If you haven't been following the latest developments in the open source world, here's an interesting development. The Open Source Initiative (OSI) has just certified two Microsoft licenses as open source.
This is a big deal. OSI is the organization that determines which software licenses qualify as open source, according to a list of 10 criteria. Microsoft submitted two of its shared source licenses, the Microsoft Public License (Ms-PL) and the Microsoft Reciprocal License (Ms-RL) to OSI, which generated an enormous amount of debate within the open source community concerning Microsoft's motives and whether OSI should approve such licenses.
In the end, however, OSI gave the nod to the two Microsoft licenses. OSI president Michael Tiemann wrote, “The decision to approve was informed by the overwhelming (though not unanimous) consensus from the open source community that these licenses satisfied the 10 criteria of the Open Source definition, and should therefore be approved.”
Lora Bentley's blog
on IT Business Edge has a good round up of the news.Microsoft's motives
So why is Microsoft, whose CEO Steve Balmer once referred to the open source operating system Linux as a "cancer," now seeking approval of its two licenses as open source? I think the answer is two fold.
First, Microsoft needs to do everything it can to counter the perception (and reality) that it has monopoly power. For example, it is having to jump through very small hoops in Europe in order to comply with a 2004 anti-competition EU court ruling. Just this month it has agreed
to make workgroup server interoperability information available to open-source developers. Like it or not, Microsoft has to open up and if it is going to open up it might as well do so on its own terms.
Second, open standards are increasingly valued by buyers in their technology decisions. For example, three years ago the State of Massachusetts proposed a mandate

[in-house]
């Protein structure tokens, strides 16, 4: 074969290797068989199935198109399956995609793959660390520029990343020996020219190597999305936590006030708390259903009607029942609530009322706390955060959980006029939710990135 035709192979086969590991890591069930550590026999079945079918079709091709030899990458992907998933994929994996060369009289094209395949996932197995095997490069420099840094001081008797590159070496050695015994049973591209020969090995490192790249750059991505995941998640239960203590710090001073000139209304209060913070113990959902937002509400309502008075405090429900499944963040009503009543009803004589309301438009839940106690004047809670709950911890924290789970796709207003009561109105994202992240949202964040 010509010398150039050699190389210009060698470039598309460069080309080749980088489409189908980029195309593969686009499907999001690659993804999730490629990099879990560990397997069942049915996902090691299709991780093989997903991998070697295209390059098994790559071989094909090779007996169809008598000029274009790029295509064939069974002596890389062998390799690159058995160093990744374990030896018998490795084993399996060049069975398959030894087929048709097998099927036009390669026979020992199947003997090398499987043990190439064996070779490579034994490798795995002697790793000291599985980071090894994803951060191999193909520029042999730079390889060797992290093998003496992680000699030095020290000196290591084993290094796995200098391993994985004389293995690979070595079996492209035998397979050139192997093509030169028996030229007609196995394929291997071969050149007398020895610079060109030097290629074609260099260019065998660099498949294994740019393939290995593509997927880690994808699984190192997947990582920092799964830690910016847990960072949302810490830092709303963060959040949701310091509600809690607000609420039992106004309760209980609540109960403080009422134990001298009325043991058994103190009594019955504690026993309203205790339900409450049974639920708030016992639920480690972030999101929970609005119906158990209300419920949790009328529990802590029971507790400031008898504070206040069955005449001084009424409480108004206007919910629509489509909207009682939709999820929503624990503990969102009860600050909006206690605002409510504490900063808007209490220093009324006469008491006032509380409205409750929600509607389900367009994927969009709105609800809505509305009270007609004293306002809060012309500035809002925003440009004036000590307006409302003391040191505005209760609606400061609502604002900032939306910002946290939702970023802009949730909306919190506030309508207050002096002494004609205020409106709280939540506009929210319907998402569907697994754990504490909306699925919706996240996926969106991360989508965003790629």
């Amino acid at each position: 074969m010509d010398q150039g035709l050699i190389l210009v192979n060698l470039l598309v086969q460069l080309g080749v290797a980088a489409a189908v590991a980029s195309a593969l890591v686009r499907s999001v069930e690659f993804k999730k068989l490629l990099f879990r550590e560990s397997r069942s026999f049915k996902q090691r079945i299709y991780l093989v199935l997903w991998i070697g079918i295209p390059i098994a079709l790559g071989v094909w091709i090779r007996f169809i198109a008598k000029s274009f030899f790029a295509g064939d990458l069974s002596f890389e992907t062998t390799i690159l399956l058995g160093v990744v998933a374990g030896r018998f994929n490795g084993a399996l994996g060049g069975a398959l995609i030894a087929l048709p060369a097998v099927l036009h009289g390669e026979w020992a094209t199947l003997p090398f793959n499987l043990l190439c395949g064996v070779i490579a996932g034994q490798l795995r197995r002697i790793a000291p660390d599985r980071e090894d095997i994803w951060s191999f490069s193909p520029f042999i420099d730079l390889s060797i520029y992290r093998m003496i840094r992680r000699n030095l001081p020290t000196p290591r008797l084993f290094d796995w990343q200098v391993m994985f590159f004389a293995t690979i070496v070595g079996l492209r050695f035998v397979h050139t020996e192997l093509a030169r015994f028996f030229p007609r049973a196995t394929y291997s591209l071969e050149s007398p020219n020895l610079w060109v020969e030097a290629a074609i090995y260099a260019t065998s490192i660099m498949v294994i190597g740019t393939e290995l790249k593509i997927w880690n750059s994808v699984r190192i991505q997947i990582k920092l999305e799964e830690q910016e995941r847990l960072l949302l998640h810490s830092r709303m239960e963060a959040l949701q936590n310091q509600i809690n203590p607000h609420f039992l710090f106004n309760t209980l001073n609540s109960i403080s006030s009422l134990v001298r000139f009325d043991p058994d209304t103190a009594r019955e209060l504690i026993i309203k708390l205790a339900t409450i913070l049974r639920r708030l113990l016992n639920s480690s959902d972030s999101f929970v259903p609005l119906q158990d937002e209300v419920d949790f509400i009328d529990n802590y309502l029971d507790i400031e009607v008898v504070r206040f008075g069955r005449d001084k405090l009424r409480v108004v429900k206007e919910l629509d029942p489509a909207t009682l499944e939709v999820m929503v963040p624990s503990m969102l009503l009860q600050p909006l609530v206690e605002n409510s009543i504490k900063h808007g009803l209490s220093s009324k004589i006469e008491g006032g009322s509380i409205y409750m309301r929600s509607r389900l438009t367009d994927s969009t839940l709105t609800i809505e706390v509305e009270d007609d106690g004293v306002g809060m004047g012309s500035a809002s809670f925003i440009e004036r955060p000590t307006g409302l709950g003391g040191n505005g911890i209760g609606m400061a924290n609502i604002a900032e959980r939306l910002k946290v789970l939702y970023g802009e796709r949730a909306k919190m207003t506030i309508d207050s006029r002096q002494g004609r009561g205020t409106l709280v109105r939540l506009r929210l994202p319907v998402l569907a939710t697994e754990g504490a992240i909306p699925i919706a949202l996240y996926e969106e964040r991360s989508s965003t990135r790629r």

that all state documents be saved in open, standards-based file formats. This move nearly cost Microsoft the loss of its entire Office business in the state. Only intense lobbying by Microsoft got the state to draft specifications that allows state workers to continue using Microsoft Office, as long as they used its open XML format to save documents. Openness is part of the buying decision for many purchases, and if Microsoft wants to win it has to open up.No respect
Which leads to a paradox. Why does Microsoft get so little credit for its move to open source, while companies like Apple get very little criticism for its continued reliance on proprietary systems?
Apple really likes open source--as a component of its offerings. For example, Apple incorporates open source code
from GNU, OpenBSD, NetBSD, and FreeBSD into its Mac OS X operating system. But when has Apple ever--I mean ever--released any of its own code as open source? Its iPod music format is proprietary. iPhone handheld device can only operate on Apple's partner AT&T's network. Apple takes all kinds of legal and technical measures to keep these products closed.
Yet many of the same folks that criticize Microsoft for its perceived lack of openness are carrying iPhones and iPods.
Even a small thing like blogging shows how little respect Microsoft gets for openness generally. There is probably no company in the world that has more of its employees blogging--with corporate approval but little corporate control--than Microsoft. In contrast, Apple is like the old Soviet Union. The firm does not allow employees to blog as Apple employees, in line with its near-obsessive attempts to control information. It even posted a notice at its developer conference
last year warning attendees not to blog any information presented.
Yet, nearly everyone thinks of Apple as cool.
Microsoft's public and private war against open source, historically, has a lot to do with its credibility gap in the open source community. Read the Halloween Documents
if you don't know what I'm talking about. And, much of it simply goes with the turf of being the largest software company in the world.
The reality, however, is that even Microsoft is being forced by the market into open standards and open source. And that's good news for technology buyers.Update, Oct. 25.
A commenter (read here
) points out that Apple released Webkit and Darwin as open source. Webkit is an application framework built with code that Apple developed along with components of the KDE open source desktop environment. Darwin is a desktop OS built with code from other open source projects along with code that Apple got from its acquisition of NeXT. I stand corrected.
Some of the other comments serve as evidence of my main point: Microsoft does not get much credit for open sourcing some of its code and--because of its own behavior in the past--may never get respect. It is probably being forced into openness for the reasons I outlined in the post, but regardless, Microsoft's actions are good for buyers.Related postsMore on Microsoft's attempted patent shakedown of open source usersMicrosoft threatens Linux usersStrange bedfellows: Microsoft and Novell in Linux dealThe economics of open source